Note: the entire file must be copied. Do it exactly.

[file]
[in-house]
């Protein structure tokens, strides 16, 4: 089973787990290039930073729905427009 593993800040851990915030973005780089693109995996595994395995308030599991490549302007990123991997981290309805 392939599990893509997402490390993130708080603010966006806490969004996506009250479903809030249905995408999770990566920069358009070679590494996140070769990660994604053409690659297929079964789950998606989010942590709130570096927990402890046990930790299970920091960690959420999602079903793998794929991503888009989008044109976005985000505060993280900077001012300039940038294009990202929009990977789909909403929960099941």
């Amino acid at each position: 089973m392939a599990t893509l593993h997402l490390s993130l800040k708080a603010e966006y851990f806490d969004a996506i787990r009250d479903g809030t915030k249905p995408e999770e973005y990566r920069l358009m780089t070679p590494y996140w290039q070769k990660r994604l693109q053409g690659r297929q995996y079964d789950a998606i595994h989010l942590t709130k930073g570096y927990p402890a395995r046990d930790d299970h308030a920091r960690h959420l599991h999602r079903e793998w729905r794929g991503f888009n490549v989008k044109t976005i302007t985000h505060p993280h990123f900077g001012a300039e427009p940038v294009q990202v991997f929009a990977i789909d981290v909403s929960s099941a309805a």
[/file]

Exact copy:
[in-house]
């Protein structure tokens, strides 16, 4: 089973787990290039930073729905427009 593993800040851990915030973005780089693109995996595994395995308030599991490549302007990123991997981290309805 392939599990893509997402490390993130708080603010966006806490969004996506009250479903809030249905995408999770990566920069358009070679590494996140070769990660994604053409690659297929079964789950998606989010942590709130570096927990402890046990930790299970920091960690959420999602079903793998794929991503888009989008044109976005985000505060993280900077001012300039940038294009990202929009990977789909909403929960099941």
């Amino acid at each position: 089973m392939a599990t893509l593993h997402l490390s993130l800040k708080a603010e966006y851990f806490d969004a996506i787990r009250d479903g809030t915030k249905p995408e999770e973005y990566r920069l358009m780089t070679p590494y996140w290039q070769k990660r994604l693109q053409g690659r297929q995996y079964d789950a998606i595994h989010l942590t709130k930073g570096y927990p402890a395995r046990d930790d299970h308030a920091r960690h959420l599991h999602r079903e793998w729905r794929g991503f888009n490549v989008k044109t976005i302007t985000h505060p993280h990123f900077g001012a300039e427009p940038v294009q990202v991997f929009a990977i789909d981290v909403s929960s099941a309805a």